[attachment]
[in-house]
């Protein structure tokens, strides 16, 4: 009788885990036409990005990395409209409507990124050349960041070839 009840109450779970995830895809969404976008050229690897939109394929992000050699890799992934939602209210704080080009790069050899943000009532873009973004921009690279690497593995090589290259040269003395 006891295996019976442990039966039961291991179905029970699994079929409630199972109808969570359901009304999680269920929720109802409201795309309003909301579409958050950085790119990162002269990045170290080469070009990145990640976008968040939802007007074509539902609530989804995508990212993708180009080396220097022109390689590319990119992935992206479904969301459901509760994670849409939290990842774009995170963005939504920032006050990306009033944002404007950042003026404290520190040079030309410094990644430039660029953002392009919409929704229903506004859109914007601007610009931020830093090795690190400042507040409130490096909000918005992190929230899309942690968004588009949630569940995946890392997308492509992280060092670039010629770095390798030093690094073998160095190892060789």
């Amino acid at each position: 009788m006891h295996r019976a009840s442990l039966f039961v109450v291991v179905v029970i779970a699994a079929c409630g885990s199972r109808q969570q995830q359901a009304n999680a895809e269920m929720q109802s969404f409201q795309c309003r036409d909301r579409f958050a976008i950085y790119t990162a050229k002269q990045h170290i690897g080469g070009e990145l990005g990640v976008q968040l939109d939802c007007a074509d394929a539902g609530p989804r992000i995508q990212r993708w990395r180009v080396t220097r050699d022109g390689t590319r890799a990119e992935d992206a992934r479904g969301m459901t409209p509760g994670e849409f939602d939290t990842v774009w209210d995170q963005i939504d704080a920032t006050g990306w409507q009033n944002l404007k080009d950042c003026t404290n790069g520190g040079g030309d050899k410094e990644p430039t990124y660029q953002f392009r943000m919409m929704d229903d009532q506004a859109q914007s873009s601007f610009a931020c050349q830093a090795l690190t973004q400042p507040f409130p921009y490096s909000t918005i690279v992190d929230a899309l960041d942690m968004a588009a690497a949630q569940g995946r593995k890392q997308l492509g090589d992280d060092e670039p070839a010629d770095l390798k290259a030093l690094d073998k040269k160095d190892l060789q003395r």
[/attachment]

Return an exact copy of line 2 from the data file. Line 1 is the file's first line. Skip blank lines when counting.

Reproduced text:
């Protein structure tokens, strides 16, 4: 009788885990036409990005990395409209409507990124050349960041070839 009840109450779970995830895809969404976008050229690897939109394929992000050699890799992934939602209210704080080009790069050899943000009532873009973004921009690279690497593995090589290259040269003395 006891295996019976442990039966039961291991179905029970699994079929409630199972109808969570359901009304999680269920929720109802409201795309309003909301579409958050950085790119990162002269990045170290080469070009990145990640976008968040939802007007074509539902609530989804995508990212993708180009080396220097022109390689590319990119992935992206479904969301459901509760994670849409939290990842774009995170963005939504920032006050990306009033944002404007950042003026404290520190040079030309410094990644430039660029953002392009919409929704229903506004859109914007601007610009931020830093090795690190400042507040409130490096909000918005992190929230899309942690968004588009949630569940995946890392997308492509992280060092670039010629770095390798030093690094073998160095190892060789």